Wooden jack size: 14 to 16" long, 2 to 2 1/4" wide blade. Roughly equivalent to Stanley 5 or 5 1/2
3.What price range would you consider paying for such a plane.
Not a lot as there are 1000s of them available 2nd hand. Say £5. There's a market for new ones so it's a sales exercise too
4.what are the most important characteristics of quality hand planes.
The most important thing about a wooden plane as compared to steel is lower weight. If you do a lot of work this is really important. The main drawback of a woody is the inconvenience and slowness of blade adjustment and removal/replacement for sharpening, which is where the steel plane is vastly superior
Any other thoughts much appreciated.
If you want to sell them maybe think of specialised planes? One of the simplest and most useful is the wooden scrubber. They get used for rough work (cleaning up old timbers etc) and the light weight is a definite advantage over a steel equivalent. The ECE model is brilliant but the handles are small - there's scope for design improvement there?
 

Woody2Shoes

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Alice44":2c5rlass said:
Hi All,
I am a DT GCSE student and I am thinking of making a wooden hand plane as a project,
I was wondering if you experienced woodworkers could give me a bit of advice on hand planes, their main uses and important characteristics.

Or to just answer these 4 quick questions

1. What would be your main uses of the hand plane.
2. What size would be best for that use.
3.What price range would you consider paying for such a plane.
4.what are the most important characteristics of quality hand planes

Any other thoughts much appreciated.
Hi - my tuppence-worth:

I'd look at one of these if you want to make one : https://www.axminster.co.uk/veritas-woo ... t-ax943760

Answers:
1 - The main purpose is to make rough wood surfaces flat (a 'plane' being a name for a flat 2-dimensional surface)
2 - Size is one of the main variables, and depends on the size of the surface you want to flatten and the flatness and smoothness of the result.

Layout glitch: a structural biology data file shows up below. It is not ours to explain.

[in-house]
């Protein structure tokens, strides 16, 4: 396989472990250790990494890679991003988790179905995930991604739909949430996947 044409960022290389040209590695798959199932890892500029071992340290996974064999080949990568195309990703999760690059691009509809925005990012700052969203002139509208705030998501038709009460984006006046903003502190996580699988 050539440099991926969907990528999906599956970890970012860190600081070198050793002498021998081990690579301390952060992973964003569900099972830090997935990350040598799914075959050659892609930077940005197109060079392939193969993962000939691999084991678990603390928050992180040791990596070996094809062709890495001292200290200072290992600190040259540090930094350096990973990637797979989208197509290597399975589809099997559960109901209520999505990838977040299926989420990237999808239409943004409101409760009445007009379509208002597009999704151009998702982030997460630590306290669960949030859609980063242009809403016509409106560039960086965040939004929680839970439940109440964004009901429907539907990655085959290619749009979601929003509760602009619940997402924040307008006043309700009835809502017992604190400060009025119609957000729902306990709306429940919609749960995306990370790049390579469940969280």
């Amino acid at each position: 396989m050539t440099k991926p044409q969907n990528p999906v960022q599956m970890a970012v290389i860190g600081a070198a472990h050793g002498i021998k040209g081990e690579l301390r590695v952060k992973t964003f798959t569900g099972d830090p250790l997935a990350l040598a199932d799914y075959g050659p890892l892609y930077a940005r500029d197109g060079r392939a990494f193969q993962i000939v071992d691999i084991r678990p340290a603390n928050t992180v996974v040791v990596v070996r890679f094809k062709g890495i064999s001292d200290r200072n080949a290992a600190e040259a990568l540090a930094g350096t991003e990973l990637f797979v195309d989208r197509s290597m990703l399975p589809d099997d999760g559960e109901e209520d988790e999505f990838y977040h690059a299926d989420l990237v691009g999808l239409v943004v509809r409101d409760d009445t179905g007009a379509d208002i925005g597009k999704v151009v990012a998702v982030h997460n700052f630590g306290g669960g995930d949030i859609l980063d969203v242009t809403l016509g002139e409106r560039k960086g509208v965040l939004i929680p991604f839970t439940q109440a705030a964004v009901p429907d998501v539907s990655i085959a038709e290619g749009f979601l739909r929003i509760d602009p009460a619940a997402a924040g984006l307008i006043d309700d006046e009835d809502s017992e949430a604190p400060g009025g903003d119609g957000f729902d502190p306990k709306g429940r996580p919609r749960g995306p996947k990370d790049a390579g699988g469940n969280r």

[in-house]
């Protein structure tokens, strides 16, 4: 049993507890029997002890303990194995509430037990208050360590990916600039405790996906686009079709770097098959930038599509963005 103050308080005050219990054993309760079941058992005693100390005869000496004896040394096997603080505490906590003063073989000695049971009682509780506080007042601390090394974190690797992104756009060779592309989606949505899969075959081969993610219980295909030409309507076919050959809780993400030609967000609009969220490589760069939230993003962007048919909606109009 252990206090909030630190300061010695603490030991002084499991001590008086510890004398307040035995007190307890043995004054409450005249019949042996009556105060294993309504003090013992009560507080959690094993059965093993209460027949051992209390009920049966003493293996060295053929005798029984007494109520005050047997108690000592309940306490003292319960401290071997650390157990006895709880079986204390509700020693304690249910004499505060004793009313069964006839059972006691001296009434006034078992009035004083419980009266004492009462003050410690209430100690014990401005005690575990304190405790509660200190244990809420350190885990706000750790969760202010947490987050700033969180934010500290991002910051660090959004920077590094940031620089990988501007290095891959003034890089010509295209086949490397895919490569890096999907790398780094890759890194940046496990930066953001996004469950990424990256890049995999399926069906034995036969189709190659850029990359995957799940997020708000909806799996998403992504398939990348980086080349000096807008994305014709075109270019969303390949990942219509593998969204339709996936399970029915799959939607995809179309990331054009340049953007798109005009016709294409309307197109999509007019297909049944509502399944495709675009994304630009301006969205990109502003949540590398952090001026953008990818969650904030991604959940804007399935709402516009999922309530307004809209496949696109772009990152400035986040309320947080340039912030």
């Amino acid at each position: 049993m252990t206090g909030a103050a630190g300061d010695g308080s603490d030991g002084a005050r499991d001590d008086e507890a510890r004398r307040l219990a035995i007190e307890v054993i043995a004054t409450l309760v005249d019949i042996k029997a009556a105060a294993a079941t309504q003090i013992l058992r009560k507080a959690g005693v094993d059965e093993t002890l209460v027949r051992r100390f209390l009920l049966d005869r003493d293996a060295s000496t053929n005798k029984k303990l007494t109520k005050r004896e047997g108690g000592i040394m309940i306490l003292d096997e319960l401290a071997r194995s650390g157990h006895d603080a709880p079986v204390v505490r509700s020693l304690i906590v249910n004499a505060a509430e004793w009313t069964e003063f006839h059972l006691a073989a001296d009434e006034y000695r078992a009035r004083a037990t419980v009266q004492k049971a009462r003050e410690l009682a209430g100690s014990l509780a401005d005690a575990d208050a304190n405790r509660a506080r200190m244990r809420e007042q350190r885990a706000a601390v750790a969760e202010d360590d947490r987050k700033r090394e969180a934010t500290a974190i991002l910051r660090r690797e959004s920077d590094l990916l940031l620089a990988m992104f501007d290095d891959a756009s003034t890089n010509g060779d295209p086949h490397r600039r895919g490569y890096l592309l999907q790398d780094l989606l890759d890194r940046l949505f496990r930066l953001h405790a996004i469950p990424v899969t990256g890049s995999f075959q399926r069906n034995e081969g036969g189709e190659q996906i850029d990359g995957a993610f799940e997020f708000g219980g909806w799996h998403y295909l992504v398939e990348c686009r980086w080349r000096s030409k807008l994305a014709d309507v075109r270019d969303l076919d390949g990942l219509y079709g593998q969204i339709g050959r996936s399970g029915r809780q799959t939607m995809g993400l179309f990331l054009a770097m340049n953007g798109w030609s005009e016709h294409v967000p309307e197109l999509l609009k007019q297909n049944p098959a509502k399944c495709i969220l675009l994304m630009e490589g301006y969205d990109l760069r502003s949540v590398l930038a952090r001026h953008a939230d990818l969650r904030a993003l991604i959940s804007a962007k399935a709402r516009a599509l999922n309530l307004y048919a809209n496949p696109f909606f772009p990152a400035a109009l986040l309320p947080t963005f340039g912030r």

3 - Price is a trade-off between quality of design/materials/workmanship and each person will have their own views on where they sit on that spectrum of price vs. 'quality'.
4 - The 'quality' of a plane is effectively its 'fitness for purpose' (that is, how easy is it to use and to reliably produce an acceptable result with it - which will partly come down to the skill of the user of course) and will be governed by the quality of design/materials/workmanship in its construction.

How's that? Cheers, W2S
 

Mr_Pea

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£40- £50 for the Veritas kit sounds pricey especially for a School project. Not much of a write up either, I bought a kit and built it.

The English woodworker has a good reputation , nice krenov style but with a more challenging rear handle
https://www.youtube.com/watch?v=8rlsL-e15d4

You need to sign up to get access buts its free
https://www.theenglishwoodworker.com/bu ... den-plane/

Another idea would be a hybrid / transitional plane build, similar to the laminated but with a metal frog
marples-hybrid-plane-t90264.html

I seem to remember someone on here did a video build but I can't find it.

Costs should be minimal, most of us on here have a spare frog and iron you could have for free, I could even throw in a couple of wooden planes. Just pay for postage, about a fiver with hermes. The only thing I don't have is any suitable timber for a build unless you want to build a very small one.
 

thetyreman

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another problem with them is wear on the sole, which is the main reason metal ones replaced them.
 

Alice44

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Thank you all for such good info it will all be very helpful in my coursework
Alice